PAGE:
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MANKATO, Minn. – Flip Saunders took over as Minnesota Timberwolves president of basketball operations in May and he has been shaking hands and kissing babies ever since. The social butterfly has met with everyone from his star power forward to those responsible for the music in the arena as he tries to put his fingerprints on the organization.
Rick Adelman has been the coach in Minnesota for more than two years, and there are still plenty of people in the organization who have never spoken to him for more than a minute. It's all basketball, all the time for him, which means there is no time for small talk.
Saunders can most often be seen cloaked in one of his tailored suits, splashing some color with a well-placed pocket square and finishing the look with a tie clip here, a set of cuff links there.
Adelman wears black. All the time. On special occasions he'll accessorize by donning a black sweater vest over his black polo shirt.
The leaders of the Timberwolves live in different worlds socially and sartorially, but they have found common ground where it matters most — on the court.
They are still getting to know each other after Saunders took over for the departed David Kahn. But the connection has been an easy one despite their outward differences. At their cores, they are both coaches and speak the same language.
"There's probably not a day that we talk to each other that we don't talk about some type of X's and O's, some type of offense," said Saunders, who is in his first year as a top executive after 16 years as coach of the Wolves, Pistons and Wizards. "That's just coaches. That's what we do. That's what we enjoy doing and I'm sure we're going to continue to do that."
When Wolves owner Glen Taylor brought Saunders, who served as Taylor's coach from 1995-2005, back to run the show, there was an immediate concern that Adelman could bristle over having another coach around every day looking over his shoulder. But the 67-year-old Adelman clearly doesn't feel threatened.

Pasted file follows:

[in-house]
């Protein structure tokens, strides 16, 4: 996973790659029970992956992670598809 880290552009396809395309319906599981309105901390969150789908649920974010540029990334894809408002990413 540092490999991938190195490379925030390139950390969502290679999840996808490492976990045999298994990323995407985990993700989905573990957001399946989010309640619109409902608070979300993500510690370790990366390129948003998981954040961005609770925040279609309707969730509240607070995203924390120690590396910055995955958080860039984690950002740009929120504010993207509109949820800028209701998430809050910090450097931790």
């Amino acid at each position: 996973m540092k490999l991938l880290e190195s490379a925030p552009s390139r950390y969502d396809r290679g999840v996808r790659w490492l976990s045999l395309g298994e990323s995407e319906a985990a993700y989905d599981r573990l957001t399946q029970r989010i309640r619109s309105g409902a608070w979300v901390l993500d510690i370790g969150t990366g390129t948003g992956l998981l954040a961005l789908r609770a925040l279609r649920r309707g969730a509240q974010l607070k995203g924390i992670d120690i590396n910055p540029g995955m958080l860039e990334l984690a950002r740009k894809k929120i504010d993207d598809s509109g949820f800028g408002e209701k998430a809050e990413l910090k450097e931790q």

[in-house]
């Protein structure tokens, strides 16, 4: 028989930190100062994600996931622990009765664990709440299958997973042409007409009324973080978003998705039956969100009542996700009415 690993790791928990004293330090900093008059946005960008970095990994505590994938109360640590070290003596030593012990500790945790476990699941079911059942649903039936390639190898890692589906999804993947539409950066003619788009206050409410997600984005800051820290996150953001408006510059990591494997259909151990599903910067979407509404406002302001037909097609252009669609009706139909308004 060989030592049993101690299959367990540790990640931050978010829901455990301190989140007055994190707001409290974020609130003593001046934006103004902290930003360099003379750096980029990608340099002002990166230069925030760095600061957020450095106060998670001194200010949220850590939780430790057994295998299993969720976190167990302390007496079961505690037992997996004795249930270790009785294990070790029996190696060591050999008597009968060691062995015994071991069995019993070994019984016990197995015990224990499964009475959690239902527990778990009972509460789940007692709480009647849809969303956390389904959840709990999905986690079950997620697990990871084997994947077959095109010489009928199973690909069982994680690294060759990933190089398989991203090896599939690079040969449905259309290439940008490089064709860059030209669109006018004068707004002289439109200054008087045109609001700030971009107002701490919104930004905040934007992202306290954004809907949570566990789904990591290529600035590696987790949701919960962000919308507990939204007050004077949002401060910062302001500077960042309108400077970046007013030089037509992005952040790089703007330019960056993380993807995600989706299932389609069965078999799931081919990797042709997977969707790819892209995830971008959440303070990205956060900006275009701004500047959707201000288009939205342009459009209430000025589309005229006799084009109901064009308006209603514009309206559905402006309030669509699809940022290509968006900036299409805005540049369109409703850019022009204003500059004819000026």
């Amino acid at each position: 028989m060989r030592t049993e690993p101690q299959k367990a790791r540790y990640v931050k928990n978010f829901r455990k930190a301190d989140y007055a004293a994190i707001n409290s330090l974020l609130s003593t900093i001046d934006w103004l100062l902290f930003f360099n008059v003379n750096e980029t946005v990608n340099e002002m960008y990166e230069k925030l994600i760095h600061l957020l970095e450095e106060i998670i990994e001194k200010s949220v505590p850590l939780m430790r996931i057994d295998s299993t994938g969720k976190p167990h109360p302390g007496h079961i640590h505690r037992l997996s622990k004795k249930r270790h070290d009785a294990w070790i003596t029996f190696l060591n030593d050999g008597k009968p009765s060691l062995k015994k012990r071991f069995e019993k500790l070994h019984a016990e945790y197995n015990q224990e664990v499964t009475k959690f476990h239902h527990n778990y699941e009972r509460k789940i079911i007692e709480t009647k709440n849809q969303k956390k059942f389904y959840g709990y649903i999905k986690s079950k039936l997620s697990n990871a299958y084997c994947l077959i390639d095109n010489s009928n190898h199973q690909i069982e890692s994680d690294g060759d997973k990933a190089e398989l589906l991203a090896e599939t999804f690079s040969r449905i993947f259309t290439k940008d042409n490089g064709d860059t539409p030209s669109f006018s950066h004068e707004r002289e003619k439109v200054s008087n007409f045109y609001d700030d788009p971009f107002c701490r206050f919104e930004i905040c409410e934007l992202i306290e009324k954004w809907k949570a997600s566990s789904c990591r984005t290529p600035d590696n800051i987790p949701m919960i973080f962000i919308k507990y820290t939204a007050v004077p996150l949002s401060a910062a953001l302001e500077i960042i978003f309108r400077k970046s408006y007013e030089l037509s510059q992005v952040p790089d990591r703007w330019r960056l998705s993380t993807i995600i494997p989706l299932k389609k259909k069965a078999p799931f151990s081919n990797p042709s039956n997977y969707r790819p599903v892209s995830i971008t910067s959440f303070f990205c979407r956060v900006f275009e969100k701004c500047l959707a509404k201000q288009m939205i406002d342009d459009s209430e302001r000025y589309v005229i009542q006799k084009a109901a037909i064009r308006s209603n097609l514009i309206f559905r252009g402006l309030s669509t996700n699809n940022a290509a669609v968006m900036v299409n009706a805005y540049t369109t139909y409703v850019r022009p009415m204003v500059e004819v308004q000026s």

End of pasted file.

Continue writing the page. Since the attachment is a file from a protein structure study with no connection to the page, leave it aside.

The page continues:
"Well if I'm going to worry about that I'm in big trouble," Adelman said. "If I was 35 years old, I might be thinking about that situation a little differently. But for me I want his input even though I'm still going to make the final decision on what goes on with the team. But I want his input and his ideas."
The two knew each other from crossing paths over the years when their teams met on the court, but Saunders really got off to a good start with Adelman in Minnesota simply by keeping his distance.
Adelman spent much of the summer with doctors who were trying to find the right combinations of medication and treatment to address wife Mary Kay's seizures. The coach said at the end of the season that he wanted to make a decision on returning for this year fairly quickly. But Saunders and Taylor didn't pressure him. They told him to take all the time he needed.
"I've always respected him as a coach," Saunders said. "I thought this team was partly built with him in mind and we finished it with him in mind, the type of team that we wanted."
The approach went a long way with Adelman, who didn't always feel like he had a symbiotic relationship with the front offices in some of his other stops.
"Their patience made things a lot easier," Adelman said. "Everything was going OK, but I didn't know what to expect the whole summer. We approached it just like we said we were going to do and that made the situation so much easier for me."
As Adelman tended to his family, Saunders remained in constant contact throughout the summer to discuss players available in free agency, holes that needed to be filled and the philosophy going forward.
"I think he's got such a great understanding of the league and he knows what type of players I wanted, who was out there," Adelman said. "So it was a process and one thing I really enjoyed about it is the fact that if there is anything going on, he was always calling me and he was always asking for my opinion."
Now that training camp has started, the conversation between the two has shifted from roster assembly to strategy and philosophy. Adelman has likened the relationship to the one he had with Geoff Petrie in Sacramento, an encouraging sign given that Adelman has always looked back fondly at his days with the Kings.
"I think it's going to be great having Flip around and I know he knows the league very well, he knows what it takes to win and he'll add the people he feels can do that," Adelman said. "I think it's going to be a very positive move from my standpoint and I'm looking forward to it."
But Saunders' biggest task may be to inject some of his influence into Adelman's wardrobe.
"He'll do fine. No one sees him on the (practice) court," Saunders said with a chuckle. "They see him in his suits. He looks OK in his suits."
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